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Relationships between self-reported physical activity and physical fitness in active men.
Am J Prev Med 1993 Jul-Aug; 9(4):203-8AJ

Abstract

We examined relationships between self-reported physical activity and physical fitness in a group of 202 male military officers, 36 to 51 years of age. Physical activity was estimated from the Minnesota Leisure Time Physical Activity Questionnaire and classified as heavy, moderate, or light depending on the intensity of individual activities. Directly measured components of physical fitness included aerobic capacity (treadmill walking peak VO2), body composition (densitometry), muscle strength (isokinetic mode), and flexibility (bend-and-reach test). Both total and heavy activity were significantly (P < .05) related to aerobic capacity, body fat, fat-free mass, upper body strength, and flexibility. Moderate and light activity were not related to the fitness measures. We divided subjects into quartiles of physical activity and corrected the fitness measures for age and cigarette smoking status. Subjects with more total and heavy activity had higher aerobic capacity and lower body fat; subjects with more heavy activity also had greater upper body strength. Again, moderate and low activity were not related to any fitness measure. These data indicate that heavy physical activity is related to various components of physical fitness even after correction for age and smoking status in a group of men who are healthy, generally very active, and fit.

Authors+Show Affiliations

Occupational Medicine Division, U.S. Army Research Institute of Environmental Medicine, Natick, MA 01760-5000.No affiliation info availableNo affiliation info availableNo affiliation info availableNo affiliation info availableNo affiliation info availableNo affiliation info available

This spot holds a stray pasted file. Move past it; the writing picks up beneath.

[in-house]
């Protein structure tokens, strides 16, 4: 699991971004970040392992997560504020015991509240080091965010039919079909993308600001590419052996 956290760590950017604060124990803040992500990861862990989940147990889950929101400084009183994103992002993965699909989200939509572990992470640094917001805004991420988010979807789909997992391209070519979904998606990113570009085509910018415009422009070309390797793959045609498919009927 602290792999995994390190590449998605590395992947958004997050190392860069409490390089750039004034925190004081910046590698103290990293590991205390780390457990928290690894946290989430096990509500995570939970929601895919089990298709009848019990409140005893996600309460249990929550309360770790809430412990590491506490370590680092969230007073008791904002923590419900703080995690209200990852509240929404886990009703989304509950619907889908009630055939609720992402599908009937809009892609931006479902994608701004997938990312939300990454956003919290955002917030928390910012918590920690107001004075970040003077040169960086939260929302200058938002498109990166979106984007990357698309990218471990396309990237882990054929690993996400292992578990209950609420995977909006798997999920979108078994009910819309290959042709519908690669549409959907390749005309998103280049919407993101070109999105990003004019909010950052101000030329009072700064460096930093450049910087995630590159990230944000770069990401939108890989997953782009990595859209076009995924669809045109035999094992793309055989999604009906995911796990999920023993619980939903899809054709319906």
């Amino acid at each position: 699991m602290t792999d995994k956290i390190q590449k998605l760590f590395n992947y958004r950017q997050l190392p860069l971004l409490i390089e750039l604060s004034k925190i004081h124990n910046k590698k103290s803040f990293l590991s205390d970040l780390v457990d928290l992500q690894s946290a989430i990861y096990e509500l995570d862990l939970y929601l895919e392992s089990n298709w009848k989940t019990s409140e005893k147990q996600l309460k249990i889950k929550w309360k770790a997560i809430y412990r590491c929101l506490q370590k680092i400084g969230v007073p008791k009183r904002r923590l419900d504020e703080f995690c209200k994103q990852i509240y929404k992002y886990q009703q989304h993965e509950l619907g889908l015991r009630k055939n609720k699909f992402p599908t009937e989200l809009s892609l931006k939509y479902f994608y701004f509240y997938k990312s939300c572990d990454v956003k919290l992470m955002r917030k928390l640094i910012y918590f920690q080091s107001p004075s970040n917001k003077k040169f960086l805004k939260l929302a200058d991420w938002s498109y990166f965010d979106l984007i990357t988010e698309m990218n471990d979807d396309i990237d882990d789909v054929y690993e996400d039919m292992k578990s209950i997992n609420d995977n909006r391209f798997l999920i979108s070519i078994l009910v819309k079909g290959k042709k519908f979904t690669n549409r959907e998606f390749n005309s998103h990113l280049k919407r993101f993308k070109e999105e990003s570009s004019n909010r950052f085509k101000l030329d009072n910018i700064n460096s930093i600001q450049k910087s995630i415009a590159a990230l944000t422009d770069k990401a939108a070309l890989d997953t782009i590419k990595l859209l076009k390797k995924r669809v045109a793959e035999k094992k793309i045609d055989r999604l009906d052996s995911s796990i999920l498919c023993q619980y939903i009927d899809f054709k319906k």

Pub Type(s)

Comparative Study
Journal Article

Language

eng

PubMed ID

8398219

Citation

Knapik, J, et al. "Relationships Between Self-reported Physical Activity and Physical Fitness in Active Men." American Journal of Preventive Medicine, vol. 9, no. 4, 1993, pp. 203-8.
Knapik J, Zoltick J, Rottner HC, et al. Relationships between self-reported physical activity and physical fitness in active men. Am J Prev Med. 1993;9(4):203-8.
Knapik, J., Zoltick, J., Rottner, H. C., Phillips, J., Bielenda, C., Jones, B., & Drews, F. (1993). Relationships between self-reported physical activity and physical fitness in active men. American Journal of Preventive Medicine, 9(4), pp. 203-8.
Knapik J, et al. Relationships Between Self-reported Physical Activity and Physical Fitness in Active Men. Am J Prev Med. 1993;9(4):203-8. PubMed PMID: 8398219.
* Article titles in AMA citation format should be in sentence-case
TY - JOUR T1 - Relationships between self-reported physical activity and physical fitness in active men. AU - Knapik,J, AU - Zoltick,J, AU - Rottner,H C, AU - Phillips,J, AU - Bielenda,C, AU - Jones,B, AU - Drews,F, PY - 1993/7/1/pubmed PY - 1993/7/1/medline PY - 1993/7/1/entrez SP - 203 EP - 8 JF - American journal of preventive medicine JO - Am J Prev Med VL - 9 IS - 4 N2 - We examined relationships between self-reported physical activity and physical fitness in a group of 202 male military officers, 36 to 51 years of age. Physical activity was estimated from the Minnesota Leisure Time Physical Activity Questionnaire and classified as heavy, moderate, or light depending on the intensity of individual activities. Directly measured components of physical fitness included aerobic capacity (treadmill walking peak VO2), body composition (densitometry), muscle strength (isokinetic mode), and flexibility (bend-and-reach test). Both total and heavy activity were significantly (P < .05) related to aerobic capacity, body fat, fat-free mass, upper body strength, and flexibility. Moderate and light activity were not related to the fitness measures. We divided subjects into quartiles of physical activity and corrected the fitness measures for age and cigarette smoking status. Subjects with more total and heavy activity had higher aerobic capacity and lower body fat; subjects with more heavy activity also had greater upper body strength. Again, moderate and low activity were not related to any fitness measure. These data indicate that heavy physical activity is related to various components of physical fitness even after correction for age and smoking status in a group of men who are healthy, generally very active, and fit. SN - 0749-3797 UR - https://www.unboundmedicine.com/medline/citation/8398219/Relationships_between_self_reported_physical_activity_and_physical_fitness_in_active_men_ L2 - https://medlineplus.gov/exerciseandphysicalfitness.html DB - PRIME DP - Unbound Medicine ER -